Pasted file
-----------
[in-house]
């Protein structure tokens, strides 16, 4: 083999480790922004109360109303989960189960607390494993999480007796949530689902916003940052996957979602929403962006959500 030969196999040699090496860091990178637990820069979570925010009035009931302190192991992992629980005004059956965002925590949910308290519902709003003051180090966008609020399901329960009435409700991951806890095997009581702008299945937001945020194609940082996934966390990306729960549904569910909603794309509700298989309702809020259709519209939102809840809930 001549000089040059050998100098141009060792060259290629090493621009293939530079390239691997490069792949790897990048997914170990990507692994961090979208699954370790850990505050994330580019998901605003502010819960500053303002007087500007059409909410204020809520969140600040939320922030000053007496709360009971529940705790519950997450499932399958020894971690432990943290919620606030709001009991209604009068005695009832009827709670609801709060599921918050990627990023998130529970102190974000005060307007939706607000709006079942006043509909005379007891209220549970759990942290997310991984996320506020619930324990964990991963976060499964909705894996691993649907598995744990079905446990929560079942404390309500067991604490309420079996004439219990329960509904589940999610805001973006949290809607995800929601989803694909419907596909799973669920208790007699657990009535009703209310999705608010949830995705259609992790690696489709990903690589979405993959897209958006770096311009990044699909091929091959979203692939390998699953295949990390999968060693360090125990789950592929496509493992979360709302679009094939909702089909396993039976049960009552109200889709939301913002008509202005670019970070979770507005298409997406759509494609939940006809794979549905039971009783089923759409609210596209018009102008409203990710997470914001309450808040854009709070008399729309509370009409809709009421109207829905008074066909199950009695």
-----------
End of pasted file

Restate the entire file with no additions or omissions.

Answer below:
[in-house]
């Protein structure tokens, strides 16, 4: 083999480790922004109360109303989960189960607390494993999480007796949530689902916003940052996957979602929403962006959500 030969196999040699090496860091990178637990820069979570925010009035009931302190192991992992629980005004059956965002925590949910308290519902709003003051180090966008609020399901329960009435409700991951806890095997009581702008299945937001945020194609940082996934966390990306729960549904569910909603794309509700298989309702809020259709519209939102809840809930 001549000089040059050998100098141009060792060259290629090493621009293939530079390239691997490069792949790897990048997914170990990507692994961090979208699954370790850990505050994330580019998901605003502010819960500053303002007087500007059409909410204020809520969140600040939320922030000053007496709360009971529940705790519950997450499932399958020894971690432990943290919620606030709001009991209604009068005695009832009827709670609801709060599921918050990627990023998130529970102190974000005060307007939706607000709006079942006043509909005379007891209220549970759990942290997310991984996320506020619930324990964990991963976060499964909705894996691993649907598995744990079905446990929560079942404390309500067991604490309420079996004439219990329960509904589940999610805001973006949290809607995800929601989803694909419907596909799973669920208790007699657990009535009703209310999705608010949830995705259609992790690696489709990903690589979405993959897209958006770096311009990044699909091929091959979203692939390998699953295949990390999968060693360090125990789950592929496509493992979360709302679009094939909702089909396993039976049960009552109200889709939301913002008509202005670019970070979770507005298409997406759509494609939940006809794979549905039971009783089923759409609210596209018009102008409203990710997470914001309450808040854009709070008399729309509370009409809709009421109207829905008074066909199950009695």